A summer job led Caleb Rogers ’20 to a project he hopes will help William & Mary students and the City of Williamsburg communicate effectively.
It's called the Student Residents Group, an official organization created by a bill that Rogers, a public policy and History major, proposed that was passed last fall by the Student Assembly. That action was spurred by Rogers' numerous conversations with members of the city's economic development group, where he worked last summer, and other city officials. He gained their ear because at the end of his sophomore year, Rogers was appointed Undersecretary of Williamsburg Affairs, which is a wing of the Student Assembly's public affairs section.
Allowed to create the guidelines of this new position, Rogers' goal was to bridge the gap between the students and the city. But he didn't want to do it himself because he didn't think one person could adequately represent a diverse student body.
“I heard a lot of times the city would love to hear from students, is very interested in hearing from students, what student opinion is, what certain businesses they’d be interested in or how they think certain places are working, land-use wise,” he said. “but there wasn’t really a medium for the students to come to the city besides individually. Individually, students have gotten involved with the local government, something I’ve tried to do since freshman year on my own. Some students have tried to engage the local government, but there hasn’t been a group or club to help them in a long time.”
At the conclusion of two organizational meetings, the SRG has 32 members, is accepting more, and has plans to recruit from the incoming freshman class.
Rogers is using spring break to arrange further organizational meetings and to get members involved with creating social media accounts, contacting council members, speaking at public forums and other assignments.
The group’s purpose is twofold, Rogers said.
The first is to speak at City Council meetings and with any relevant city commissioner or employee about student issues, such as the Midtown Row decision, or long-term planning points.
The second is to operate a website of fun, nearby events that are specifically geared to W&M students. Those could range from restaurants with student-friendly specials to newspaper articles students might be interested in, and anything in between. Eventually, they might go so far as to provide information on concerts in Richmond or Virginia Beach.
“My idea was that students are a huge economic force in Williamsburg and a very important part of the city,” Rogers said. “The students in SRG will represent the student body. If there's an idea in front of council that they are considering right now, they can say, 'Hey, here's what students think about that.' Or, if city council or city planning, which every two years considers their future plan and outcomes, the SRG can go in front of council and say, 'Here are some things we think would be great.' So, there's a reactive and proactive part of the group.”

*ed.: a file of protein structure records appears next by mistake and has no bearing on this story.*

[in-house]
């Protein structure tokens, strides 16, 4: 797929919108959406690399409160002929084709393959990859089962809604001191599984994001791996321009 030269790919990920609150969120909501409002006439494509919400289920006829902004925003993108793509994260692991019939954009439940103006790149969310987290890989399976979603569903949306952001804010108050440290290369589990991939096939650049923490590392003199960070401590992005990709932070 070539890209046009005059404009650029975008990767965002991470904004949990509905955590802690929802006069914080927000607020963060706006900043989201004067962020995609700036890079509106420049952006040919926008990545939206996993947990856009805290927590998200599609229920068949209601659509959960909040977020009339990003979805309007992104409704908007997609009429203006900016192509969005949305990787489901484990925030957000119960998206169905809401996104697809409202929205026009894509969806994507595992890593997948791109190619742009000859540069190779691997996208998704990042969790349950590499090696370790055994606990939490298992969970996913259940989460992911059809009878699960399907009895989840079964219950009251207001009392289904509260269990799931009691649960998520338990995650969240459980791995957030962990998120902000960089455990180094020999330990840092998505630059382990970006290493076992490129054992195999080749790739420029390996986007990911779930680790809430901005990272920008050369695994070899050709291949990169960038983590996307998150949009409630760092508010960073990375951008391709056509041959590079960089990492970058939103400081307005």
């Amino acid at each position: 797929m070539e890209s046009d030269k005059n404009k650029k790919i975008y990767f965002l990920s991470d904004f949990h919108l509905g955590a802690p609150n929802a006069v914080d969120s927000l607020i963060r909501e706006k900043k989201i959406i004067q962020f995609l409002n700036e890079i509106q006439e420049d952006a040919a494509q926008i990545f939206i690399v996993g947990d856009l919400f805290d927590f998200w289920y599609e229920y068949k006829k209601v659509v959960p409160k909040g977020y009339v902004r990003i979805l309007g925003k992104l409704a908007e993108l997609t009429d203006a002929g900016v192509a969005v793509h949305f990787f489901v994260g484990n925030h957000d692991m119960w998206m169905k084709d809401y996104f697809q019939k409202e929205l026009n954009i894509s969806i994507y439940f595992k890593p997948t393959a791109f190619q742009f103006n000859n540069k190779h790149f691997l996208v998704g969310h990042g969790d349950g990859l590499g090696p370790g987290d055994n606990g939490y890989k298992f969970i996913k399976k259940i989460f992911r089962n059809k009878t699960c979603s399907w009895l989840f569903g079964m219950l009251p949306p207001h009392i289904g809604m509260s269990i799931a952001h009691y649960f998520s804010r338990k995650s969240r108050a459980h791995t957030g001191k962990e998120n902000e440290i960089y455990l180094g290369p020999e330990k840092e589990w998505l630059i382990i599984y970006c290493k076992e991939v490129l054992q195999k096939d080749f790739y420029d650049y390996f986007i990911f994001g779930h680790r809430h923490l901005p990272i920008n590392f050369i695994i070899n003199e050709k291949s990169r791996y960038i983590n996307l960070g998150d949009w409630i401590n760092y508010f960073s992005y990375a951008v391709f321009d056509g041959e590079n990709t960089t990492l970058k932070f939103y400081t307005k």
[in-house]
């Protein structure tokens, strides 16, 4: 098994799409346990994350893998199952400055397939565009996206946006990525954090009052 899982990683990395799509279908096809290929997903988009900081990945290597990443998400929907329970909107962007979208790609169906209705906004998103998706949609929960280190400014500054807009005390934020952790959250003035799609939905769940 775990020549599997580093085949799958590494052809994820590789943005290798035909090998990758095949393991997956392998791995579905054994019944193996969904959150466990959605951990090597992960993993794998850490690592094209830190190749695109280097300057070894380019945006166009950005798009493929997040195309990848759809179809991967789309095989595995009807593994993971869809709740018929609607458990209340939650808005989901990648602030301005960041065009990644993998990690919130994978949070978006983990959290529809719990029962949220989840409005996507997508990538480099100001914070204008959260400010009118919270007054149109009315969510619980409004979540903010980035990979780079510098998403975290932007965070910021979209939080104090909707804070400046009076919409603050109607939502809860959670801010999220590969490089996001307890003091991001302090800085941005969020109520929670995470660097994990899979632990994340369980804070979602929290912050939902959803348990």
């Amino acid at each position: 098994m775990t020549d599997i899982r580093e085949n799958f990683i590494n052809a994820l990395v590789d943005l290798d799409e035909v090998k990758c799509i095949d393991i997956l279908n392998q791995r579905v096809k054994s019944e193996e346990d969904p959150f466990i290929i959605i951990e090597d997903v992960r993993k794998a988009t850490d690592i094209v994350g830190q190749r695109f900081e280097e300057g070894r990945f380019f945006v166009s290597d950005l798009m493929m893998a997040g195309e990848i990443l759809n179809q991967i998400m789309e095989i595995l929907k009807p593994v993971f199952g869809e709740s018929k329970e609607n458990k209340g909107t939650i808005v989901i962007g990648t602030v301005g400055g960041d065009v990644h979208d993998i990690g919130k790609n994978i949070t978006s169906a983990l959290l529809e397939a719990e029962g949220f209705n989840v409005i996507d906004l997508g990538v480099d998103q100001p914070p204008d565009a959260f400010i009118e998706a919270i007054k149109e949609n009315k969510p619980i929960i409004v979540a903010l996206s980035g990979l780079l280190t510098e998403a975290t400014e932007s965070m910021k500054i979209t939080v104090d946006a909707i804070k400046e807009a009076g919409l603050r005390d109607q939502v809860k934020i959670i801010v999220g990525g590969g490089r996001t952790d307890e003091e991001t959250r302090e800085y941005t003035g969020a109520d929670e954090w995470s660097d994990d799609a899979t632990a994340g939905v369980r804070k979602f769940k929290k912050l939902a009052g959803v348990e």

Rogers said he’d recently run into a friend who told him about a band he’d heard play that Rogers would have liked. He had no idea that they played local gigs. Those types of conversations inspired SRG’s second platform.
“I think there's a lot to be done in getting students involved in community,” he said. “For instance, as a student here I've been wholly unaware of good deeds going on in the community or fun events going on in the community. So, I was wondering about a medium to get students involved in the community so they know what's going on.”
To that end, fellow student Brighten Meade ’21 is creating a website on which weekly deals and other special sales can be posted in time to give students the chance to take advantage of them. Meade said the work might be finished in a few weeks.
“The whole idea of SRG is to get students involved economically in the city then to also be a representative group of the student body,” Rogers said.
Down the road, Rogers even envisions a place where what he calls “pick me up” jobs could be listed that students could apply for.
“I'm sure there are residents who would pay a student to take their trash to the curb every week or rake their leaves,” he said. “I’m thinking the kinds of jobs students could get to easily.”
Interested students were asked by Rogers to fill out an application, though anyone who provided answers was accepted as a member of SRG. The idea, he said, was to get a better feel for what concerns and interests students had.
When asked how Williamsburg could improve, answers included college-oriented opportunities, responsiveness to younger constituents, more places open late at night, a crosswalk across Jamestown Road outside Morton Hall, affordable off-campus housing, more student discounts and more economic appeals to college students.
When asked why they wanted to join SRG, one student wrote “because activism is best served locally.”